A milestones checklist for your baby at 6 months of age. All the things your child should be doing, how to help them reach their milestones, and when to be concernedMy Baby is 9 Months Old: What should he/she be able to do?
Your baby is almost 9 months old and has probably become an explorer of sorts. Here are the things you should expect your child to do by 9 months of age.
By 9 months of age, your child should be able to:
Gross Motor/Physical Movement
Pull up on the couch, a chair, or your legs to a standing position
Stand and takes steps while holding on (“cruising”)
Sit up on his/her own without support
Fine Motor/Hand-Eye Coordination
Move things smoothly from one hand to the other
Pick up small things between thumb and index finger, like “puffs” or other finger foods
Shows stranger and separation anxiety
May be clingy with familiar adults
Seem to understands “no” or other simple words
Copies sounds and gestures
Says the words “dada” and maybe “mama” or "baba", but not yet specific to parents or objects
Can make many other sounds and string sounds together
Cognitive/ Learning & Problem-solving)
Will drop things intentionally to see them fall
Will Look for things he/she sees you hide
Can play peek-a-boo
If your child is 9 months old and is doing all of these things, great!!
Tips to Help Your Child Reach Their 9 Month Milestones
Play time: Create time each day for your child to play with toys and let them explore (a playmat on the floor is a great place to do this).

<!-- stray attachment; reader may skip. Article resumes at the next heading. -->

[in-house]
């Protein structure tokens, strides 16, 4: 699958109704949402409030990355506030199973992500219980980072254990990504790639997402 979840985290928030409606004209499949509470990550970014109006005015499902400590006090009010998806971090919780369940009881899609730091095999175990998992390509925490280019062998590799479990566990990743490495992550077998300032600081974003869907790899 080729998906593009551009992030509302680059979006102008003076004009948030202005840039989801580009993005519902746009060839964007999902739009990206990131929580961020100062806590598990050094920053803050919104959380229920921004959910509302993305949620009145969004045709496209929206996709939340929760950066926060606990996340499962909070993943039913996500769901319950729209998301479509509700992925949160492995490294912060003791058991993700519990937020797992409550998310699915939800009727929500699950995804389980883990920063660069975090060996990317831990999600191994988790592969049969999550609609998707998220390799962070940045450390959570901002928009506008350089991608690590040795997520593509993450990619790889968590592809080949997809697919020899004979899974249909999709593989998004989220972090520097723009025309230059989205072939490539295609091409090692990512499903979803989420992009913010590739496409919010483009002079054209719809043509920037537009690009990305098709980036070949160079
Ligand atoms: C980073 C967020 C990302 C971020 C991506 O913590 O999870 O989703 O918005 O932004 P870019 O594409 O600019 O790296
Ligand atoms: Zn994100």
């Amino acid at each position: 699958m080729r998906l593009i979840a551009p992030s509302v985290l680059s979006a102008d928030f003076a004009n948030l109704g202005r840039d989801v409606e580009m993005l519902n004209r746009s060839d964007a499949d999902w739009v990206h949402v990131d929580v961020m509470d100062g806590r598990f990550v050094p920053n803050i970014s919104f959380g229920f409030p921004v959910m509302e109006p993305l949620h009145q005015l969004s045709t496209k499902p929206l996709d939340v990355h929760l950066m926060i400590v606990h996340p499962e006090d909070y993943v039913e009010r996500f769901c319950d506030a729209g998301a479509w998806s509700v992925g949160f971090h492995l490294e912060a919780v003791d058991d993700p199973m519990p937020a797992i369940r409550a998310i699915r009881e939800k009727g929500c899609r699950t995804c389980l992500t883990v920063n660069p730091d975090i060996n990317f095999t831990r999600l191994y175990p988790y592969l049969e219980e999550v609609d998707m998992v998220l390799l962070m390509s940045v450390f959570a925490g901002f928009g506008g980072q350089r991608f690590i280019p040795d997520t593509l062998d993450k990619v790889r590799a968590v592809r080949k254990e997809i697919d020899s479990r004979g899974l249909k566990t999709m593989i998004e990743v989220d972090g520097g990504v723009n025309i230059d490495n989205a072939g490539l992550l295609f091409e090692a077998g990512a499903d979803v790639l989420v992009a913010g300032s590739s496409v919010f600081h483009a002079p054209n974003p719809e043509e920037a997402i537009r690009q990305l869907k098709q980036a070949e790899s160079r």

Sitting tools: Allow your child to sit with support in appropriate sitting devices (high chair, bouncy chair, “bumble” chair, etc)
Talk and respond: Talk to your baby as much as possible and respond when he/she talks or makes sounds. Showing your baby that their vocalizations will get a response helps to foster social and conversational skills and encourages your baby to continue "talking". The more language your child hears, the more he/she will pick up as they begin to learn to talk.
Smile and play: Smile at and play with your child often. Make lots of facial expressions. Your child is still studying and learning the differences in the tone of your voice and the facial expressions you make. Play is how your child learns best at this stage.
Read: Read simple books to your child and use a lot of expression in your storytelling. This will help to keep your child engaged and they will likely smile and giggle along if they see you are enjoying it too.
When to Be Worried
If your child is already 9 months of age and is not meeting these milestones, talk to your child’s pediatrician. You know your child better than anyone else. If you are concerned your child may have a delay in his/her development, it is better to intervene sooner rather than later. This gives your child the best chance of catching up to his/her peers by the time he or she reaches school age.
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